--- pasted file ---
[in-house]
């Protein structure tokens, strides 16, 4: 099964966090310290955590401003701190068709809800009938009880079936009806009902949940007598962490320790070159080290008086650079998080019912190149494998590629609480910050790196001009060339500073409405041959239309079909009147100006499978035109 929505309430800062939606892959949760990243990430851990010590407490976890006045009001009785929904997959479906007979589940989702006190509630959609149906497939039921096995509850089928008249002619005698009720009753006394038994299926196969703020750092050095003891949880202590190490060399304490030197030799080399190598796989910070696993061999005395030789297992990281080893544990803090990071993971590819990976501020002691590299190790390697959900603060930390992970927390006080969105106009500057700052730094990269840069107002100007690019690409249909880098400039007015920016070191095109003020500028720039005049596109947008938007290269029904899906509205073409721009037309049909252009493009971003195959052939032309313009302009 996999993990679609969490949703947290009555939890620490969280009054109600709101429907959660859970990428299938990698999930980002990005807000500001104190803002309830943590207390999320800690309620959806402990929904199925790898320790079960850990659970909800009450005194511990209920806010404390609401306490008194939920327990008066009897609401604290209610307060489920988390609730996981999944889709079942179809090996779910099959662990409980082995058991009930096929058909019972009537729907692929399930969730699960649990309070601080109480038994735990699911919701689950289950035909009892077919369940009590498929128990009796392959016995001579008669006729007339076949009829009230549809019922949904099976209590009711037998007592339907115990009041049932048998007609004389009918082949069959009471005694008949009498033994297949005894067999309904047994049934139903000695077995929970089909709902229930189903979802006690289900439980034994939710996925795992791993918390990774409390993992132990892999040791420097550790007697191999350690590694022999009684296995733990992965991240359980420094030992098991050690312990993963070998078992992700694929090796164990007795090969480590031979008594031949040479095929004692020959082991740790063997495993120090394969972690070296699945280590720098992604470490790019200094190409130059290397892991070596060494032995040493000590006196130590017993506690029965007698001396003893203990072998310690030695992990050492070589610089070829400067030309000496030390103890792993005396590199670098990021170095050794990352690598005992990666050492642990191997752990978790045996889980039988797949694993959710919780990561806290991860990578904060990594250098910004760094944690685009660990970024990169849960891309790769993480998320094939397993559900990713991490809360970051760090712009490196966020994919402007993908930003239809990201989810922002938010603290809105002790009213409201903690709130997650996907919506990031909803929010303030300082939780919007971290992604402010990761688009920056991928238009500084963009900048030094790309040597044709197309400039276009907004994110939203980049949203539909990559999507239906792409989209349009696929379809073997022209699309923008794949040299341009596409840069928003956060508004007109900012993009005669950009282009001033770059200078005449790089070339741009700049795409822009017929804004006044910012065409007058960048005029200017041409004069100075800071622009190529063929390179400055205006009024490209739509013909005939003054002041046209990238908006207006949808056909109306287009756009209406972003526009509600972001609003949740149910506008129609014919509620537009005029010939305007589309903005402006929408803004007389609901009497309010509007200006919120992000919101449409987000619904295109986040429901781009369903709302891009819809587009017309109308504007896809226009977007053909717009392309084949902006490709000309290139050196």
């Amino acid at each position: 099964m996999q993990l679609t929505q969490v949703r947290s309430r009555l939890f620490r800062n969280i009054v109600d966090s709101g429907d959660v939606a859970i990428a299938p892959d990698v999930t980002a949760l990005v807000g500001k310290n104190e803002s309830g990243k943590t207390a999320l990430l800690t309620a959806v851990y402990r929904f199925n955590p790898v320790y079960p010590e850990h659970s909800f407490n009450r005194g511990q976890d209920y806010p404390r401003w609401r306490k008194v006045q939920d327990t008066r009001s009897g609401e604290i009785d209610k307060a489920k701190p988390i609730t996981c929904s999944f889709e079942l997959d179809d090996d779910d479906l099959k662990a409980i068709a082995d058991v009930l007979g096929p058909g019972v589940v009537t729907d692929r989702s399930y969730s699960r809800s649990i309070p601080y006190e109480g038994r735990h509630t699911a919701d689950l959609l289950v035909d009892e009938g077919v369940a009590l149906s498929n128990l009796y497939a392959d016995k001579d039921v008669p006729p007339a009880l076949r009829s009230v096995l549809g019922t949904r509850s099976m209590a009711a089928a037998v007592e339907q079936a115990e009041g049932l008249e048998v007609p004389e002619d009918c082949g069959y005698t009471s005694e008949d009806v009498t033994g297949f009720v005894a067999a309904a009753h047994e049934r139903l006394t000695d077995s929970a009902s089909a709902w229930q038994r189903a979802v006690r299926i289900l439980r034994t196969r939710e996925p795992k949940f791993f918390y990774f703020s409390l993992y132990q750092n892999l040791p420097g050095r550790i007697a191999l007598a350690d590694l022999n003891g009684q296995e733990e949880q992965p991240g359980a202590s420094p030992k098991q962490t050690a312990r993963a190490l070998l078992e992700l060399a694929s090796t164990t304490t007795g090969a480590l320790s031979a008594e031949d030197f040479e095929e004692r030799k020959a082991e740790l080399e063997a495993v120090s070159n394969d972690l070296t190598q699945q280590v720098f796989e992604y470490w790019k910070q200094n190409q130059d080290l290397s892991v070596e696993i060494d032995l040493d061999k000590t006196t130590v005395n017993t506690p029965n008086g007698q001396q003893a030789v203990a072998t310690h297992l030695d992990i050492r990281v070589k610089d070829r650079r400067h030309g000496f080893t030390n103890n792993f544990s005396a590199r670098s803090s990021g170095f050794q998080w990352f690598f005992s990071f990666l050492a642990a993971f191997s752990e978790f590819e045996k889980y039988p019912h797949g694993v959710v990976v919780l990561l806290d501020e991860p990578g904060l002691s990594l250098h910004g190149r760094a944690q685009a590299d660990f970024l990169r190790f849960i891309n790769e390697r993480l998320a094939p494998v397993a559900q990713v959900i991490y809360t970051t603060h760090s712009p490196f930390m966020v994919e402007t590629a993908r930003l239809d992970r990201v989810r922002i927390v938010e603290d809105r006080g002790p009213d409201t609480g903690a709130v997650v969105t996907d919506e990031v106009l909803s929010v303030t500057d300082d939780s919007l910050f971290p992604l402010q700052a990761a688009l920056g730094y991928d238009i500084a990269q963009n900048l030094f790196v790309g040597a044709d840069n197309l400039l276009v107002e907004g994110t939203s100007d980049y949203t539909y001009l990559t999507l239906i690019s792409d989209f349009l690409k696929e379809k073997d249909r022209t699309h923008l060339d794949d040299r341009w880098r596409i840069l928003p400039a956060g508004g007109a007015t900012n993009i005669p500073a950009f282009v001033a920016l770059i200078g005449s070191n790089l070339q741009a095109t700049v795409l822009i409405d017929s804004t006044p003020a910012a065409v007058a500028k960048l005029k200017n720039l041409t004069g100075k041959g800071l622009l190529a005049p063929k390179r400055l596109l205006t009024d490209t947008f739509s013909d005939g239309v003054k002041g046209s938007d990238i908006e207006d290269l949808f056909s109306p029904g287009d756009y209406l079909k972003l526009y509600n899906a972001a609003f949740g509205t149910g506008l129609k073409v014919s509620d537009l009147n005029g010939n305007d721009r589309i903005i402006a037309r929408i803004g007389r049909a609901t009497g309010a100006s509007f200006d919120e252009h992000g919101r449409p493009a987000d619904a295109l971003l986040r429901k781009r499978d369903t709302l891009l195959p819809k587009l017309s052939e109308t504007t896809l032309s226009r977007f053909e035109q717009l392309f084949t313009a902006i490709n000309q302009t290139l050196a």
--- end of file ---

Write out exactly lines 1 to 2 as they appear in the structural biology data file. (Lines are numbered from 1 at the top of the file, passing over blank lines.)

[in-house]
């Protein structure tokens, strides 16, 4: 099964966090310290955590401003701190068709809800009938009880079936009806009902949940007598962490320790070159080290008086650079998080019912190149494998590629609480910050790196001009060339500073409405041959239309079909009147100006499978035109 929505309430800062939606892959949760990243990430851990010590407490976890006045009001009785929904997959479906007979589940989702006190509630959609149906497939039921096995509850089928008249002619005698009720009753006394038994299926196969703020750092050095003891949880202590190490060399304490030197030799080399190598796989910070696993061999005395030789297992990281080893544990803090990071993971590819990976501020002691590299190790390697959900603060930390992970927390006080969105106009500057700052730094990269840069107002100007690019690409249909880098400039007015920016070191095109003020500028720039005049596109947008938007290269029904899906509205073409721009037309049909252009493009971003195959052939032309313009302009 996999993990679609969490949703947290009555939890620490969280009054109600709101429907959660859970990428299938990698999930980002990005807000500001104190803002309830943590207390999320800690309620959806402990929904199925790898320790079960850990659970909800009450005194511990209920806010404390609401306490008194939920327990008066009897609401604290209610307060489920988390609730996981999944889709079942179809090996779910099959662990409980082995058991009930096929058909019972009537729907692929399930969730699960649990309070601080109480038994735990699911919701689950289950035909009892077919369940009590498929128990009796392959016995001579008669006729007339076949009829009230549809019922949904099976209590009711037998007592339907115990009041049932048998007609004389009918082949069959009471005694008949009498033994297949005894067999309904047994049934139903000695077995929970089909709902229930189903979802006690289900439980034994939710996925795992791993918390990774409390993992132990892999040791420097550790007697191999350690590694022999009684296995733990992965991240359980420094030992098991050690312990993963070998078992992700694929090796164990007795090969480590031979008594031949040479095929004692020959082991740790063997495993120090394969972690070296699945280590720098992604470490790019200094190409130059290397892991070596060494032995040493000590006196130590017993506690029965007698001396003893203990072998310690030695992990050492070589610089070829400067030309000496030390103890792993005396590199670098990021170095050794990352690598005992990666050492642990191997752990978790045996889980039988797949694993959710919780990561806290991860990578904060990594250098910004760094944690685009660990970024990169849960891309790769993480998320094939397993559900990713991490809360970051760090712009490196966020994919402007993908930003239809990201989810922002938010603290809105002790009213409201903690709130997650996907919506990031909803929010303030300082939780919007971290992604402010990761688009920056991928238009500084963009900048030094790309040597044709197309400039276009907004994110939203980049949203539909990559999507239906792409989209349009696929379809073997022209699309923008794949040299341009596409840069928003956060508004007109900012993009005669950009282009001033770059200078005449790089070339741009700049795409822009017929804004006044910012065409007058960048005029200017041409004069100075800071622009190529063929390179400055205006009024490209739509013909005939003054002041046209990238908006207006949808056909109306287009756009209406972003526009509600972001609003949740149910506008129609014919509620537009005029010939305007589309903005402006929408803004007389609901009497309010509007200006919120992000919101449409987000619904295109986040429901781009369903709302891009819809587009017309109308504007896809226009977007053909717009392309084949902006490709000309290139050196």